David Barnhart has a unique calling within Presbyterian Church (U.S.A.). He’s a storyteller. More specifically, Barnhart is a director and producer of documentaries such as Kepulihan: Stories from the Tsunami, and he’s often called to disaster areas by Presbyterian Disaster Assistance (PDA) to connect with those affected. He often provides an outlet for those who simply want to tell their story.
“It has been my experience that stories have the capacity to heal, connect people, and reveal our common humanity across cultural, religious, and socioeconomic barriers and boundaries,” he recently wrote.
Barnhart, with the help of cinematographer, Scott Ippolito and editor, Joshua Borger, is now working on a new project following the lives of Haitians impacted by the 2010 earthquake. As part of that effort, the trio is approaching storytelling in an extraordinary way. They have provided flip cams to survivors. (See inset for “reporter” script.)
“Through the Flip Cam Story Project we hope to empower survivors to document their own stories of healing, struggle, and transformation by placing the cameras and storytelling in their hands,” Barnhart wrote.
“[This] enables them to move from being objects of a disaster to active subjects of a daily, unfolding story of recovery.”
Portions of these stories will be shared in the coming weeks, months, and years on the General Assembly Mission Council’s Haiti web page. Below is a first look at the project as those who will act as “reporters” in Haiti are shown how to handle interviews and use the flip cams. We hope you’ll accept the invitation to learn more about the people of Haiti in a way rarely experienced and follow this one-of-a-kind project.
Reporting from Haiti
The below “script” was given to each participant taking part in the Flip Cam Story Project. The portions in English are followed by Creole, the native language in Haiti. Barnhart and Ippolito also trained each person on how to use the cameras:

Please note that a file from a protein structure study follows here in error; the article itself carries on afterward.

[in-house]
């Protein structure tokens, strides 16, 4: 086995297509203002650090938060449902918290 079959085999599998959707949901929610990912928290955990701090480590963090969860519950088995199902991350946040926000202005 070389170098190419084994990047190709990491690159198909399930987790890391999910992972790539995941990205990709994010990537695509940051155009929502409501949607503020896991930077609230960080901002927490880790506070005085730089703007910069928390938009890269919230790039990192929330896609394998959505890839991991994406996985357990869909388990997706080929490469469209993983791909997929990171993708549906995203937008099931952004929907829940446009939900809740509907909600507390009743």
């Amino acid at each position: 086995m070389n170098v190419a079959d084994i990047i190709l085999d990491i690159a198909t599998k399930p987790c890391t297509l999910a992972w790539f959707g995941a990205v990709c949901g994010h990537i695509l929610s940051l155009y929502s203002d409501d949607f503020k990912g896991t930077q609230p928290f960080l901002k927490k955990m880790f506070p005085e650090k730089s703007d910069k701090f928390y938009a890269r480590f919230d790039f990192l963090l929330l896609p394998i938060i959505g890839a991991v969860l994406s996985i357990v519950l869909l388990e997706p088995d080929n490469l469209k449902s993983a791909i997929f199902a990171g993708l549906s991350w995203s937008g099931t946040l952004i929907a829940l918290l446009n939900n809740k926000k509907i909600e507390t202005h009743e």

You are a reporter on the ground who is telling the story of earthquake recovery from your perspective and those of your family and community. The 'story' of recovery is not just facts, but reflections about progress, struggles, hopes, challenges, achievements, and how things are changing every day. What steps and progress do you see? What struggles and challenges remain? Share the story of day to day life and recovery in your words and the reflections of other survivors in your community.
Ou se yon jounalis, yon jounalis lakay epi nou bezwen pou ou rakonte istwa ou a ansanm ak istwa kominote ou a. Istwa sa yo, se istwa sou ki jan n ap rekipere apre tranbleman tè a. Nou bezwen pou nou rakonte istwa sa jan nou menm nou wè l. Nou pa bezwen konnen sa lòt moun panse, nou bezwen konnen sa nou menm menm panse, sa nou menm menm ap viv, esperyans ou menm ak esperyan fanmi ou, ak esperyans kominote ou.
The 'story' of recovery is not just facts, but reflections about progress, struggles, hopes, challenges, achievements, and how things are changing every day. What steps and progress do you see? What struggles and challenges remain?
Istwa nou bezwen pou nou rakonte a, se pa selman sa k ap pase, sa k ap fèt. Nou bezwen tande tout sa n ap reflechi a, tout sa nou panse. Sa nou panse sou pwogre k ap fèt, sa nou panse sou lit nou a, sou espwa nou genyen yo, sou defi nou genyen epi sou sa nou gentan akonpli. Nou bezwen konnen sou ki jan bagay yo ap chanje jou an jou. Ki sa nou wè k ap amelyore? Ki objektif ak defi ki rete?
Share the story of day to day life and recovery in your words and the reflections of other survivors in your community.
Nou vle pou nou pataje lavi nou a, chak jou. Nou vle tande ki jan rekiperasyon ap mache pou nou. Nou vle tande pwòp pawòl nou yo ansanm avèk tout reflechisman lòt moun nan kominote ou yo, sa tout moun ki te siviv eveneman terib sa a, ki sa yo wè ak sa yo pan.